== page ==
• Documentary: Waiting for Superman If you care about the state of education in our nation, this documentary is a must-see. The film, which received the Audience Award for best documentary at the 2010 Sundance Film Festival, analyzes the failures of American public education by following several students through the educational system.The Wall Street Journal called the film a "stunning liberal expose of a system that consigns American children who most need a decent education to our most destructive public schools." It's not without its critics -- but anything deemed "revolution-inducing," as Entertainment Weekly called it, is worth checking out. Our nation's education system obviously is not perfect; a film like this can only help to explore the problem and get people talking about a solution.
  • Contemporary Drama: The Company Men The recession: now in theaters! Amid the blockbuster action films and sequels of 2010, we finally a get a dose of reality. Ben Affleck stars in this John Wells drama as a white-collar corporate employee who loses his six-figure salary and is offered a job installing drywall. Tommy Lee Jones and Kevin Costner also star, and they too must deal with the recession as it affects their families and their communities. Wall Street 2 might have tried to mirror the tough times of the past few years, but how many people can really relate to Gordon Gekko? This is the ticket to buy if you really want to see big stars dealing with big issues.
  • Best Remake of a Movie You Loved: True Grit There's no John Wayne, but the cast of the Coen brothers' True Grit is still pretty impressive. Josh Brolin, Matt Damon, Jeff Bridges, oh my! If Bridges follows in Wayne's footsteps, he might score his second consecutive Oscar for the role of U.S. Marshal Reuben J. "Rooster" Cogburn, who helps a stubborn young woman track down her father's murderer. Ethan Coen recently compared his version of the story to the 1969 movie and the book that both are based on. He explained, "It's partly a question of point-of-view. The book is entirely in the voice of the 14-year-old girl. That sort of tips the feeling of it over a certain way. I think [the book is] much funnier than the movie was so I think, unfortunately, they lost a lot of humor in both the situations and in her voice. It also ends differently than the movie did. You see the main character -- the little girl -- 25 years later when she's an adult. Another way in which it's a little bit different from the movie -- and maybe this is just because of the time the movie was made -- is that it's a lot tougher and more violent than the movie reflects. Which is part of what's interesting about it."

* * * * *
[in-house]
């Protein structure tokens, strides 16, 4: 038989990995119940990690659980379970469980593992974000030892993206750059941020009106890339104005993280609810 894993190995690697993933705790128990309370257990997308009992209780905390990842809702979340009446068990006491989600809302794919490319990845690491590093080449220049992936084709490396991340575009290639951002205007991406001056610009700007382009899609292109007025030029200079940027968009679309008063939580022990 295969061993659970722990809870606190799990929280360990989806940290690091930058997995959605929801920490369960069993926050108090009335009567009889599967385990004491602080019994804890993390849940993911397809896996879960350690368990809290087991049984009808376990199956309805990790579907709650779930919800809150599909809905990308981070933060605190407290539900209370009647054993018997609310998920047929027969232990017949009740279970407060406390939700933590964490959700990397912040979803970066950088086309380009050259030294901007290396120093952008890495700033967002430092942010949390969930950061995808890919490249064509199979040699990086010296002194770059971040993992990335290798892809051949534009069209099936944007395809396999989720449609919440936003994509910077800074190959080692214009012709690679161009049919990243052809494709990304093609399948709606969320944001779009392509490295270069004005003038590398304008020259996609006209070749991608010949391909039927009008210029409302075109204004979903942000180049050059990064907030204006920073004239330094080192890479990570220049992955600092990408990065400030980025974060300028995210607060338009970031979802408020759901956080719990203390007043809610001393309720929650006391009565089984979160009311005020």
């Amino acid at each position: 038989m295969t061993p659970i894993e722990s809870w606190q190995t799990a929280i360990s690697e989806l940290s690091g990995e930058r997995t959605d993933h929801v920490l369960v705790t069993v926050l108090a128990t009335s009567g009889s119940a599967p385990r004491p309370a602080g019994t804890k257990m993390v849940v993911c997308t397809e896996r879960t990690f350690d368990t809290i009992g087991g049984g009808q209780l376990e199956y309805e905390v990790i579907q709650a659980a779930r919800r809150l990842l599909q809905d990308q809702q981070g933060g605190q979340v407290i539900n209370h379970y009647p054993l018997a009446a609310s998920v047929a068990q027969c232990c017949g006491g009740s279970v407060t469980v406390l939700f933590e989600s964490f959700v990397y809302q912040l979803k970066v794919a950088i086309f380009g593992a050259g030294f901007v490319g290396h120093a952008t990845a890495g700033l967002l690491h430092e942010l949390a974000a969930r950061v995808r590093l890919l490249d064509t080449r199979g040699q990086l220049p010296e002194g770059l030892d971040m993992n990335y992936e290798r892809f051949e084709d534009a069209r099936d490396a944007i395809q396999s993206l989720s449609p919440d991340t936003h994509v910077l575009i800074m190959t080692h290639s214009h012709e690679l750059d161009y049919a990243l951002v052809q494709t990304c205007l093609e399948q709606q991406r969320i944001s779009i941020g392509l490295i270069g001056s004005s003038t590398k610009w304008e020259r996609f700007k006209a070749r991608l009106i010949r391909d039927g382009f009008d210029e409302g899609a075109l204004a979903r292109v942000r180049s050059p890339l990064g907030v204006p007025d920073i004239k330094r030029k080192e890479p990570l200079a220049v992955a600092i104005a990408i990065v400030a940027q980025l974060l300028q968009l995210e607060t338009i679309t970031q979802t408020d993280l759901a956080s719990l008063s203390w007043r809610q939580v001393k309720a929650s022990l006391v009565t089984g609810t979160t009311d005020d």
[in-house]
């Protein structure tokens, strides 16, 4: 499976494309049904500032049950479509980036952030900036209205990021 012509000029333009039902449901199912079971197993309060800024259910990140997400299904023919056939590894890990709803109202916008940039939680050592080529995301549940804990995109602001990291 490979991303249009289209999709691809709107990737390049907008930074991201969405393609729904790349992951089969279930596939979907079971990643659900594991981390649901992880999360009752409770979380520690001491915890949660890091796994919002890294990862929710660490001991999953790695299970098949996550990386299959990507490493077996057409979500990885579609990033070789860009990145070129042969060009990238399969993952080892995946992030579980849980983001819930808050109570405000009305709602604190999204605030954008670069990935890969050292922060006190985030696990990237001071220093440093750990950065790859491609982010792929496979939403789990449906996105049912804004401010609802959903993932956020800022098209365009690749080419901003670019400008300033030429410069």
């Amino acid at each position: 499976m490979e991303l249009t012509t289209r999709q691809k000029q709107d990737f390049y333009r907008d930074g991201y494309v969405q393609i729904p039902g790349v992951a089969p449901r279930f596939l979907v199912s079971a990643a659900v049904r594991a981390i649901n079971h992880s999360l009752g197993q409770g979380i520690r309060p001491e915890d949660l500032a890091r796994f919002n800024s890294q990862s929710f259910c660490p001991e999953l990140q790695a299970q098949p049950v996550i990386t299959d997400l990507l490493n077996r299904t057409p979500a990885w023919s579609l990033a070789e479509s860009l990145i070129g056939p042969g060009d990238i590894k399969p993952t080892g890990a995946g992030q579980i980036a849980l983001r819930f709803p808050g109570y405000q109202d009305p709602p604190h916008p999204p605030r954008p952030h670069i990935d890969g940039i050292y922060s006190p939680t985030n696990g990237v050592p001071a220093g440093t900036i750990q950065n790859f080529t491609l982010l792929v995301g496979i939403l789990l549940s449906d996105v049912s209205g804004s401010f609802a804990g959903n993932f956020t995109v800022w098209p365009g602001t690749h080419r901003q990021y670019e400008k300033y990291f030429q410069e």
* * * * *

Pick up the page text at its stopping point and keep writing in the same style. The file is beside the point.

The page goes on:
• Most Romantic Movie: Letters To Juliet Who hasn't dreamed of meeting a long-lost love decades after a fleeting romance? This is the movie in which to indulge that fantasy as Vanessa Redgrave's Claire journeys to find her sweetheart after a young journalist discovers her "letter to Juliet" -- one of thousands left at the fictional lover's Verona courtyard. As with most romantic comedies, we're treated to a sweet and satisfying resolve as Claire and her beloved Lorenzo reunite after 50 years of separation. The lesson to take away from this movie? Put the stories of your great loves into writing. You never know who might find them . . .